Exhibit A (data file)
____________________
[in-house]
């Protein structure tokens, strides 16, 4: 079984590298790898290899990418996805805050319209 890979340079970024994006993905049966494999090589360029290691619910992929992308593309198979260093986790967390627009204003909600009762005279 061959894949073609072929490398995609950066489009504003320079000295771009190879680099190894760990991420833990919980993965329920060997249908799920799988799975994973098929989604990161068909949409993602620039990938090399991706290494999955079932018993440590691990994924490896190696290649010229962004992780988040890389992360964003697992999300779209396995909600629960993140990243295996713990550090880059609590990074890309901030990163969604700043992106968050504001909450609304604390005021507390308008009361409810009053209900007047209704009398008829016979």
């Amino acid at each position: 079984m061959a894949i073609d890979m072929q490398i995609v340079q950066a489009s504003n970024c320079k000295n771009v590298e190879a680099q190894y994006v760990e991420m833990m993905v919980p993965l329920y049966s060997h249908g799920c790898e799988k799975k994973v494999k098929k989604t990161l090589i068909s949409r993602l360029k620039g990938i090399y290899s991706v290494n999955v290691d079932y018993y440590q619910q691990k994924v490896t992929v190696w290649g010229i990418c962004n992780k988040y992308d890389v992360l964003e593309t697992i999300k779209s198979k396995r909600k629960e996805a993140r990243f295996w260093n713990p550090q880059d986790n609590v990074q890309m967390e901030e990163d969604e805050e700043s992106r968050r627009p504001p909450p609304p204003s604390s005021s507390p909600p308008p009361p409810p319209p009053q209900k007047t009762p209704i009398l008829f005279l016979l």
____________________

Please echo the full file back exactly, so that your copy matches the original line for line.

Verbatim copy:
[in-house]
């Protein structure tokens, strides 16, 4: 079984590298790898290899990418996805805050319209 890979340079970024994006993905049966494999090589360029290691619910992929992308593309198979260093986790967390627009204003909600009762005279 061959894949073609072929490398995609950066489009504003320079000295771009190879680099190894760990991420833990919980993965329920060997249908799920799988799975994973098929989604990161068909949409993602620039990938090399991706290494999955079932018993440590691990994924490896190696290649010229962004992780988040890389992360964003697992999300779209396995909600629960993140990243295996713990550090880059609590990074890309901030990163969604700043992106968050504001909450609304604390005021507390308008009361409810009053209900007047209704009398008829016979």
């Amino acid at each position: 079984m061959a894949i073609d890979m072929q490398i995609v340079q950066a489009s504003n970024c320079k000295n771009v590298e190879a680099q190894y994006v760990e991420m833990m993905v919980p993965l329920y049966s060997h249908g799920c790898e799988k799975k994973v494999k098929k989604t990161l090589i068909s949409r993602l360029k620039g990938i090399y290899s991706v290494n999955v290691d079932y018993y440590q619910q691990k994924v490896t992929v190696w290649g010229i990418c962004n992780k988040y992308d890389v992360l964003e593309t697992i999300k779209s198979k396995r909600k629960e996805a993140r990243f295996w260093n713990p550090q880059d986790n609590v990074q890309m967390e901030e990163d969604e805050e700043s992106r968050r627009p504001p909450p609304p204003s604390s005021s507390p909600p308008p009361p409810p319209p009053q209900k007047t009762p209704i009398l008829f005279l016979l």